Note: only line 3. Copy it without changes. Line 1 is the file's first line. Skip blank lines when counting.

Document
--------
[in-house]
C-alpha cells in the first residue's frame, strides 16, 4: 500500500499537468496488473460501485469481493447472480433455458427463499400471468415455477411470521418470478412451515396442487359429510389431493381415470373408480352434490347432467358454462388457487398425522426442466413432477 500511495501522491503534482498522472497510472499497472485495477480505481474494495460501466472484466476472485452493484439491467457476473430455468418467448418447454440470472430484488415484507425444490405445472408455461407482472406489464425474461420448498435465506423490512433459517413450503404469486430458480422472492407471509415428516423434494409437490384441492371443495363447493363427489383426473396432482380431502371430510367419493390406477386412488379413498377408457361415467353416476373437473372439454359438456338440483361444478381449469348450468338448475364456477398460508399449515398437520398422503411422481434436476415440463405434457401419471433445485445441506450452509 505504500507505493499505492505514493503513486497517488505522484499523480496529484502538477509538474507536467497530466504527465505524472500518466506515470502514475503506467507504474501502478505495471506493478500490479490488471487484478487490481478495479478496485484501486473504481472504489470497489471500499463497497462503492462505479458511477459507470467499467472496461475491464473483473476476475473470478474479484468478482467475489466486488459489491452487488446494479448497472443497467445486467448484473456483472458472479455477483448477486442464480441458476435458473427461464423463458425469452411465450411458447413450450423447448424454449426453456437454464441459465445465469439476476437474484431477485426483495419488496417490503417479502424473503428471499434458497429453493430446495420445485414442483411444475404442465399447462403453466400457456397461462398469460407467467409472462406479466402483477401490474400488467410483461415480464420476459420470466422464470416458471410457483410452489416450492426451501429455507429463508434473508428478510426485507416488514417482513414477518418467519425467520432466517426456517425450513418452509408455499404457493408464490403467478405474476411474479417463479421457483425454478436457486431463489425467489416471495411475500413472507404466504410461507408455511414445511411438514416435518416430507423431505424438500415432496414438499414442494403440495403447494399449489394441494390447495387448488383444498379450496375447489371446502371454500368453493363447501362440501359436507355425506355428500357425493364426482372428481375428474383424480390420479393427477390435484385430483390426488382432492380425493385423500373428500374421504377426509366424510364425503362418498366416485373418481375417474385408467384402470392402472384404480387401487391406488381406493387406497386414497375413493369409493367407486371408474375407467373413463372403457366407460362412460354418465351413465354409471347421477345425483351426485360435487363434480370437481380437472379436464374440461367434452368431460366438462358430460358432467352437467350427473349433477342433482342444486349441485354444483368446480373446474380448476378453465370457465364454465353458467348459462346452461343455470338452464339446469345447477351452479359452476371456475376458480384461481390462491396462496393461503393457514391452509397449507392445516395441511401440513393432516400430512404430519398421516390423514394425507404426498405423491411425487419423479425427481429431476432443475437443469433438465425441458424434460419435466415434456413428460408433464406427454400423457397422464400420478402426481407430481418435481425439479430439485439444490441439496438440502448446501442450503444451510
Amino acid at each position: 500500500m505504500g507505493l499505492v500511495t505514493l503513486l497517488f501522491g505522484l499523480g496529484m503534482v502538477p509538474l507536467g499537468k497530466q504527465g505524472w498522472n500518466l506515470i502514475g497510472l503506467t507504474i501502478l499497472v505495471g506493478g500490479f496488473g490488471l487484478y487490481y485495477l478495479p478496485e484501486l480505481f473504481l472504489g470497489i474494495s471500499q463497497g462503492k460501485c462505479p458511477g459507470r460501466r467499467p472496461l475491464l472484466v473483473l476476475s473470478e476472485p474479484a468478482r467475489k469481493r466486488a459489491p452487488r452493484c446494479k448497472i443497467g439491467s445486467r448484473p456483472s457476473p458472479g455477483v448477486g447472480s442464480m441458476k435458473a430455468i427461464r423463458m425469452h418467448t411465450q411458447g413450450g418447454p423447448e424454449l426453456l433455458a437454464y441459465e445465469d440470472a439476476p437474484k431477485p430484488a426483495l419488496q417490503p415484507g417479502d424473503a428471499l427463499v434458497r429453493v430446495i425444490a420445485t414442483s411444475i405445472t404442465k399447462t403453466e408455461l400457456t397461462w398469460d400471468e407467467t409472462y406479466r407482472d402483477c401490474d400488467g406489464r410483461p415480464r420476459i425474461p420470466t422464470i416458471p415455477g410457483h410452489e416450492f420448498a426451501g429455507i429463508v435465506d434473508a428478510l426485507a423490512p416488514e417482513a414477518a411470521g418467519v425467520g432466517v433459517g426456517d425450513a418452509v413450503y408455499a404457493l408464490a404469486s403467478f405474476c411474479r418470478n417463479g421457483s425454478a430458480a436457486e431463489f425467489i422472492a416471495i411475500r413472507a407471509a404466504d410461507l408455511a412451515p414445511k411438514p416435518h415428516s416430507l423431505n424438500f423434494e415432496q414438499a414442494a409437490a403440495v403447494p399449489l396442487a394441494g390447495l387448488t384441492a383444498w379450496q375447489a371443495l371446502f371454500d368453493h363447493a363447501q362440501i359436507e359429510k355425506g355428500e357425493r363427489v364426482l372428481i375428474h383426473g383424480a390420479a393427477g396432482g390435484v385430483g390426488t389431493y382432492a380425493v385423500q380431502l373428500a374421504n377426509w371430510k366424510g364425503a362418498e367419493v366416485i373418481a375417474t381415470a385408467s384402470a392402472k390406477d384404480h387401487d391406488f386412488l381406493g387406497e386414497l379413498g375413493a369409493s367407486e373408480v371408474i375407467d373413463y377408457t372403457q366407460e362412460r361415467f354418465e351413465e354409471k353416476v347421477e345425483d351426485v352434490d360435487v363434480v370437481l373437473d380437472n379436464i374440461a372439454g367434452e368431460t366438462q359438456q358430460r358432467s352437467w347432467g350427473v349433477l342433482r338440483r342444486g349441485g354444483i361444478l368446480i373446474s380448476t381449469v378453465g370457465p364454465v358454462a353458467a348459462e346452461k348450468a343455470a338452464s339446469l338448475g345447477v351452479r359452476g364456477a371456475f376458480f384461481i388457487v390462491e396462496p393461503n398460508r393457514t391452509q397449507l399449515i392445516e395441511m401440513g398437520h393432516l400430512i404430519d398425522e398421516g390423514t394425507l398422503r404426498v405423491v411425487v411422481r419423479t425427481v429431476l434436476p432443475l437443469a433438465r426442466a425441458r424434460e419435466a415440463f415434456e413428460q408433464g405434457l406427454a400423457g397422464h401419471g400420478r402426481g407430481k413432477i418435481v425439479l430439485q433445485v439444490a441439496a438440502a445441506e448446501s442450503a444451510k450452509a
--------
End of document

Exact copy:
Amino acid at each position: 500500500m505504500g507505493l499505492v500511495t505514493l503513486l497517488f501522491g505522484l499523480g496529484m503534482v502538477p509538474l507536467g499537468k497530466q504527465g505524472w498522472n500518466l506515470i502514475g497510472l503506467t507504474i501502478l499497472v505495471g506493478g500490479f496488473g490488471l487484478y487490481y485495477l478495479p478496485e484501486l480505481f473504481l472504489g470497489i474494495s471500499q463497497g462503492k460501485c462505479p458511477g459507470r460501466r467499467p472496461l475491464l472484466v473483473l476476475s473470478e476472485p474479484a468478482r467475489k469481493r466486488a459489491p452487488r452493484c446494479k448497472i443497467g439491467s445486467r448484473p456483472s457476473p458472479g455477483v448477486g447472480s442464480m441458476k435458473a430455468i427461464r423463458m425469452h418467448t411465450q411458447g413450450g418447454p423447448e424454449l426453456l433455458a437454464y441459465e445465469d440470472a439476476p437474484k431477485p430484488a426483495l419488496q417490503p415484507g417479502d424473503a428471499l427463499v434458497r429453493v430446495i425444490a420445485t414442483s411444475i405445472t404442465k399447462t403453466e408455461l400457456t397461462w398469460d400471468e407467467t409472462y406479466r407482472d402483477c401490474d400488467g406489464r410483461p415480464r420476459i425474461p420470466t422464470i416458471p415455477g410457483h410452489e416450492f420448498a426451501g429455507i429463508v435465506d434473508a428478510l426485507a423490512p416488514e417482513a414477518a411470521g418467519v425467520g432466517v433459517g426456517d425450513a418452509v413450503y408455499a404457493l408464490a404469486s403467478f405474476c411474479r418470478n417463479g421457483s425454478a430458480a436457486e431463489f425467489i422472492a416471495i411475500r413472507a407471509a404466504d410461507l408455511a412451515p414445511k411438514p416435518h415428516s416430507l423431505n424438500f423434494e415432496q414438499a414442494a409437490a403440495v403447494p399449489l396442487a394441494g390447495l387448488t384441492a383444498w379450496q375447489a371443495l371446502f371454500d368453493h363447493a363447501q362440501i359436507e359429510k355425506g355428500e357425493r363427489v364426482l372428481i375428474h383426473g383424480a390420479a393427477g396432482g390435484v385430483g390426488t389431493y382432492a380425493v385423500q380431502l373428500a374421504n377426509w371430510k366424510g364425503a362418498e367419493v366416485i373418481a375417474t381415470a385408467s384402470a392402472k390406477d384404480h387401487d391406488f386412488l381406493g387406497e386414497l379413498g375413493a369409493s367407486e373408480v371408474i375407467d373413463y377408457t372403457q366407460e362412460r361415467f354418465e351413465e354409471k353416476v347421477e345425483d351426485v352434490d360435487v363434480v370437481l373437473d380437472n379436464i374440461a372439454g367434452e368431460t366438462q359438456q358430460r358432467s352437467w347432467g350427473v349433477l342433482r338440483r342444486g349441485g354444483i361444478l368446480i373446474s380448476t381449469v378453465g370457465p364454465v358454462a353458467a348459462e346452461k348450468a343455470a338452464s339446469l338448475g345447477v351452479r359452476g364456477a371456475f376458480f384461481i388457487v390462491e396462496p393461503n398460508r393457514t391452509q397449507l399449515i392445516e395441511m401440513g398437520h393432516l400430512i404430519d398425522e398421516g390423514t394425507l398422503r404426498v405423491v411425487v411422481r419423479t425427481v429431476l434436476p432443475l437443469a433438465r426442466a425441458r424434460e419435466a415440463f415434456e413428460q408433464g405434457l406427454a400423457g397422464h401419471g400420478r402426481g407430481k413432477i418435481v425439479l430439485q433445485v439444490a441439496a438440502a445441506e448446501s442450503a444451510k450452509a